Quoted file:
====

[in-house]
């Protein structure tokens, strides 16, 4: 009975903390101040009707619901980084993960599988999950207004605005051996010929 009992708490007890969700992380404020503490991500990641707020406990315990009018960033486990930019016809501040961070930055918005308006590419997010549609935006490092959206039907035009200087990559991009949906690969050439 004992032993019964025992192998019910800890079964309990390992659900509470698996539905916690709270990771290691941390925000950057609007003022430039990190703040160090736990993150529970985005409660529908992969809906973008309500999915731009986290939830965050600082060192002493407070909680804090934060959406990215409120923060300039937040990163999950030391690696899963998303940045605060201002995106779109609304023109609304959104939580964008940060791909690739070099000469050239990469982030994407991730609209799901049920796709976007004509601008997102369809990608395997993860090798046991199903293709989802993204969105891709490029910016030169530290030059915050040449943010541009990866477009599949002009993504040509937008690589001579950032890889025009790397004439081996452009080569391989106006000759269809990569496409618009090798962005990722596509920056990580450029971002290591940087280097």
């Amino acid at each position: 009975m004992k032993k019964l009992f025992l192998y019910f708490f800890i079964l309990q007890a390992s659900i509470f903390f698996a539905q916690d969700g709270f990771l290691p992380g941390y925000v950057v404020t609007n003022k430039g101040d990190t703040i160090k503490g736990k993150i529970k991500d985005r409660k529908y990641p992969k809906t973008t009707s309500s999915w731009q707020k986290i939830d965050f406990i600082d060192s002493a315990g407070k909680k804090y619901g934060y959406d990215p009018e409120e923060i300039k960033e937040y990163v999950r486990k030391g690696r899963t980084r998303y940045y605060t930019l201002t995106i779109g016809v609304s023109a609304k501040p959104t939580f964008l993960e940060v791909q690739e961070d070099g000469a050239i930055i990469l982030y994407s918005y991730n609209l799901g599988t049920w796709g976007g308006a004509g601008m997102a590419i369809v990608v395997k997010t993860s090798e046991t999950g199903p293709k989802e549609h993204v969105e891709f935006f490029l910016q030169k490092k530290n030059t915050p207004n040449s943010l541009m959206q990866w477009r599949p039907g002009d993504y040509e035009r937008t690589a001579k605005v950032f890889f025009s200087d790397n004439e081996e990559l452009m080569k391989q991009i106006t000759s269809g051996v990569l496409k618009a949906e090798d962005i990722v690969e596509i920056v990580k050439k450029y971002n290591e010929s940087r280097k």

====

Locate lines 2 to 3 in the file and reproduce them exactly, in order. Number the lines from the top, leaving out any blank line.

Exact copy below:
């Protein structure tokens, strides 16, 4: 009975903390101040009707619901980084993960599988999950207004605005051996010929 009992708490007890969700992380404020503490991500990641707020406990315990009018960033486990930019016809501040961070930055918005308006590419997010549609935006490092959206039907035009200087990559991009949906690969050439 004992032993019964025992192998019910800890079964309990390992659900509470698996539905916690709270990771290691941390925000950057609007003022430039990190703040160090736990993150529970985005409660529908992969809906973008309500999915731009986290939830965050600082060192002493407070909680804090934060959406990215409120923060300039937040990163999950030391690696899963998303940045605060201002995106779109609304023109609304959104939580964008940060791909690739070099000469050239990469982030994407991730609209799901049920796709976007004509601008997102369809990608395997993860090798046991199903293709989802993204969105891709490029910016030169530290030059915050040449943010541009990866477009599949002009993504040509937008690589001579950032890889025009790397004439081996452009080569391989106006000759269809990569496409618009090798962005990722596509920056990580450029971002290591940087280097």
């Amino acid at each position: 009975m004992k032993k019964l009992f025992l192998y019910f708490f800890i079964l309990q007890a390992s659900i509470f903390f698996a539905q916690d969700g709270f990771l290691p992380g941390y925000v950057v404020t609007n003022k430039g101040d990190t703040i160090k503490g736990k993150i529970k991500d985005r409660k529908y990641p992969k809906t973008t009707s309500s999915w731009q707020k986290i939830d965050f406990i600082d060192s002493a315990g407070k909680k804090y619901g934060y959406d990215p009018e409120e923060i300039k960033e937040y990163v999950r486990k030391g690696r899963t980084r998303y940045y605060t930019l201002t995106i779109g016809v609304s023109a609304k501040p959104t939580f964008l993960e940060v791909q690739e961070d070099g000469a050239i930055i990469l982030y994407s918005y991730n609209l799901g599988t049920w796709g976007g308006a004509g601008m997102a590419i369809v990608v395997k997010t993860s090798e046991t999950g199903p293709k989802e549609h993204v969105e891709f935006f490029l910016q030169k490092k530290n030059t915050p207004n040449s943010l541009m959206q990866w477009r599949p039907g002009d993504y040509e035009r937008t690589a001579k605005v950032f890889f025009s200087d790397n004439e081996e990559l452009m080569k391989q991009i106006t000759s269809g051996v990569l496409k618009a949906e090798d962005i990722v690969e596509i920056v990580k050439k450029y971002n290591e010929s940087r280097k």